In sentencing an offender, the sentence meted out on an accused person must commensurate to the moral blameworthiness of the offender and that the court should look at the facts and the circumstances of the case in its entirely before settling for any given sentence. (See Ambani Vs R). The Court of Appeal Thomas Mwambu Wenyi Vs Republic (2017) eKLR cited the decision of the Supreme Court of India in Alister Anthony Pereira Vs State of Mahareshtra at paragraph 70-71 where the court held the following on sentencing:-
“Sentencing is an important task in the matter of crime. One of the prime objectives of the criminal law is imposition of appropriate, adequate, just and proportionate sentence commensurate with the nature and gravity of crime and the manner in which the crime is done. There is no straight jacket formula for sentencing an accused person on proof of crime. The courts have evolved certain principles: twin objective of sentencing policy is deterrence and correction. What sentence would meet the ends of justice depends on the facts and circumstance of each case and the courts must keep in mind the gravity of the crime, motive for the crime, nature of the offence and all other attendant circumstances. The principle of proportionality in sentencing a crime doer is well entrenched in criminal jurisprudence. As a matter of law, proportion between crime and punishment bears most relevant influence in determination of sentencing the crime doer. The court has to take into consideration all aspects including social interest and consciousness of the society for award of appropriate sentence.”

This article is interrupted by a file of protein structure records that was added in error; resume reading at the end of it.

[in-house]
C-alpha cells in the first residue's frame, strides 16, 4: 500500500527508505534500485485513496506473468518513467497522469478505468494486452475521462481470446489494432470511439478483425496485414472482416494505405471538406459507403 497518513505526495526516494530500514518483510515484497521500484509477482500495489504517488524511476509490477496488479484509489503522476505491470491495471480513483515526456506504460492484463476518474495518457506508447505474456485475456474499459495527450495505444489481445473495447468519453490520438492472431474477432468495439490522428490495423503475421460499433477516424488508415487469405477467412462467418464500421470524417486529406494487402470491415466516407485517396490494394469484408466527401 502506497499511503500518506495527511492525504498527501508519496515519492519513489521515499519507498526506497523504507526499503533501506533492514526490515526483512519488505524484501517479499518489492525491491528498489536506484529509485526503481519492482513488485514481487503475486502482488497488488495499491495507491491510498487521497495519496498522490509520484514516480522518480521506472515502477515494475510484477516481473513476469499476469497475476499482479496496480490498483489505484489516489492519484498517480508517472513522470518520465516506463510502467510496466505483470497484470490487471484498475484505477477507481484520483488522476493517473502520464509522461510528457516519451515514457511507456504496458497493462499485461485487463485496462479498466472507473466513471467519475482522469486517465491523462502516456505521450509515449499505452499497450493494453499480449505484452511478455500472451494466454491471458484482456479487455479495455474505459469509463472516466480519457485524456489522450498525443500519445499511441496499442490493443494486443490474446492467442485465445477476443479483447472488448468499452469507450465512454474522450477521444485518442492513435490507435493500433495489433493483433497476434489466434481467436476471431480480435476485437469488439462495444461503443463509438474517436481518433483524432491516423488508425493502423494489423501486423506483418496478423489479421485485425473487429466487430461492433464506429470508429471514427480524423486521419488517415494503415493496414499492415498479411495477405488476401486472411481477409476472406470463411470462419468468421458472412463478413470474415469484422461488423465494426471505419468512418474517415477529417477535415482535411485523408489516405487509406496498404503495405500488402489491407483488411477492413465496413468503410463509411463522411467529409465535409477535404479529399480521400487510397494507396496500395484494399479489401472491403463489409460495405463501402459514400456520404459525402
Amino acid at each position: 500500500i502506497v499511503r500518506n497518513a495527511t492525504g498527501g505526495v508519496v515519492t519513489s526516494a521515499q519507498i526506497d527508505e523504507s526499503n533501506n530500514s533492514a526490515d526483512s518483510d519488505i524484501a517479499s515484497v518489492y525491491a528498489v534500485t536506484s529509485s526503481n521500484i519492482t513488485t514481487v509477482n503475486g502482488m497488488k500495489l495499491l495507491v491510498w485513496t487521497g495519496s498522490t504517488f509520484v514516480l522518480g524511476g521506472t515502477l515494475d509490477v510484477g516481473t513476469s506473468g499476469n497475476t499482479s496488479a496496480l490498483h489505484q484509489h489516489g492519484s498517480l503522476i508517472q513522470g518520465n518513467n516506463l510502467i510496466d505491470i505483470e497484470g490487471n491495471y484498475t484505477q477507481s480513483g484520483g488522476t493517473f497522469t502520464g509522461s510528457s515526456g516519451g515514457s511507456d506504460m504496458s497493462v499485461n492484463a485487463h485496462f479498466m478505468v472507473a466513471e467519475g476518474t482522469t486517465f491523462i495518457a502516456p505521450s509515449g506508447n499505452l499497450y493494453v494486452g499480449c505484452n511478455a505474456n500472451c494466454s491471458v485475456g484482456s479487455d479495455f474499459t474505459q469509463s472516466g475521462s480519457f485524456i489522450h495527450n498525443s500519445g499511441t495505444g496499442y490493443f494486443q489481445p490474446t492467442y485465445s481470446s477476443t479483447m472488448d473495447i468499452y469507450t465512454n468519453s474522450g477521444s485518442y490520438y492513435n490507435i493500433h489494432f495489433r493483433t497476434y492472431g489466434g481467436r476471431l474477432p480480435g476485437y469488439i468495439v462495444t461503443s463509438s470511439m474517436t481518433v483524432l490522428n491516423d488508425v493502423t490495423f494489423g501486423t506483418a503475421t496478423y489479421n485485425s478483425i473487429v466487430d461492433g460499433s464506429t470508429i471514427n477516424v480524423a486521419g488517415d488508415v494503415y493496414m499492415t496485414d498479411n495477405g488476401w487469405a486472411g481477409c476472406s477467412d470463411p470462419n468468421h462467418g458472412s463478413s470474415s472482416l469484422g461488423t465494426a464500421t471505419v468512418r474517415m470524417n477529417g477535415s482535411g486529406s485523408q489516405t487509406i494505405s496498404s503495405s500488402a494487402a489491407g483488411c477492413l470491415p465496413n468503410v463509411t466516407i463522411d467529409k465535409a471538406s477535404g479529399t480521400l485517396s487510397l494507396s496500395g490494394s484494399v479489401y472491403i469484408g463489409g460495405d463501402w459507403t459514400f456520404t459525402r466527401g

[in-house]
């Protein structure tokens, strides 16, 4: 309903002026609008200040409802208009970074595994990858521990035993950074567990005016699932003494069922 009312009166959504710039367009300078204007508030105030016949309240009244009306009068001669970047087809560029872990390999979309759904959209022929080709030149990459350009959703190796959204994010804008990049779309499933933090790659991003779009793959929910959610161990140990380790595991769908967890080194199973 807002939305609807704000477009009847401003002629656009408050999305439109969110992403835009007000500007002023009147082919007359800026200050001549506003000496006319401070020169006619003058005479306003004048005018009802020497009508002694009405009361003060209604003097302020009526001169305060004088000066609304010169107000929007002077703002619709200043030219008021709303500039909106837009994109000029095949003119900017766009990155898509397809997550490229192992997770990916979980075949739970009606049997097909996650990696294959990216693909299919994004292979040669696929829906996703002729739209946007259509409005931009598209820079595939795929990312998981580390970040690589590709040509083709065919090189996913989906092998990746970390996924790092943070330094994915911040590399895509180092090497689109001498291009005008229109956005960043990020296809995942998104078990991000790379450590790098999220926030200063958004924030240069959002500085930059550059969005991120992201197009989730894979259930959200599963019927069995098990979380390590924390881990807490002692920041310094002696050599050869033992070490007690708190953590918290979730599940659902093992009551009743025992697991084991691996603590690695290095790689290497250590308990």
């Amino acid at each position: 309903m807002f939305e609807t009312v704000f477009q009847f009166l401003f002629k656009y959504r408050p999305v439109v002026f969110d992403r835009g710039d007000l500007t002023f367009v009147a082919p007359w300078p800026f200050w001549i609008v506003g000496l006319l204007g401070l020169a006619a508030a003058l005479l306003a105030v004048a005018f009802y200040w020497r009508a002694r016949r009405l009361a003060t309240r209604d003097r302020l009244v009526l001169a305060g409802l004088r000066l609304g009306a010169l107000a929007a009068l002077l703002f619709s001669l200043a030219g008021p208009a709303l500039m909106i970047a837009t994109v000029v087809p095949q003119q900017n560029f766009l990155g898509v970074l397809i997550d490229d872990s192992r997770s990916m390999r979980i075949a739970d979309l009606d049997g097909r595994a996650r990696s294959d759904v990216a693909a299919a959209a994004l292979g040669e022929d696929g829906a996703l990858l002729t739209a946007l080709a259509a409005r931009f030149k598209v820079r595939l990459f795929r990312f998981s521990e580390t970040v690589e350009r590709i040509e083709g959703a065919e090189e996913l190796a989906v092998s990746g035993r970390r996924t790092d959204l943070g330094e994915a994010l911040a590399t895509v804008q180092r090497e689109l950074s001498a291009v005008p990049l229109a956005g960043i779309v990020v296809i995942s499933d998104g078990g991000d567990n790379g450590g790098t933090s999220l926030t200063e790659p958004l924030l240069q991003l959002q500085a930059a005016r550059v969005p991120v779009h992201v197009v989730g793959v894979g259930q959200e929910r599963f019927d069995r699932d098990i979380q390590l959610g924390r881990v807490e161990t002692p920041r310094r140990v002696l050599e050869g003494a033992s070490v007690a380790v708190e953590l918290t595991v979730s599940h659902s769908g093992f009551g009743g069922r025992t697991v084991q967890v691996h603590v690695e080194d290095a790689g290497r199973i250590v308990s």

In Francis Karioko Muruatetu & Another –Vs- R (Supra) the Supreme Court stated the following guidelines as mitigating factors in a re-hearing sentence for the conviction of a murder charge: -
(a) age of the offender;
(b) being a first offender;
(c) whether the offender pleaded guilty;
(d) character and record of the offender;
(e) commission of the offence in response to gender-based violence;
(f) remorsefulness of the offender;
(g) the possibility of reform and social re-adaptation of the offender and
(h) any other factor that the court considers relevant.
These factors are also applicable in a re-sentencing for the offence of robbery with violence. The Judiciary Sentencing Policy Guidelines lists the objectives of sentencing at page 15 paragraph 4.1 as follows:
1. Retribution: To punish the offender for his/her criminal conduct in a just manner.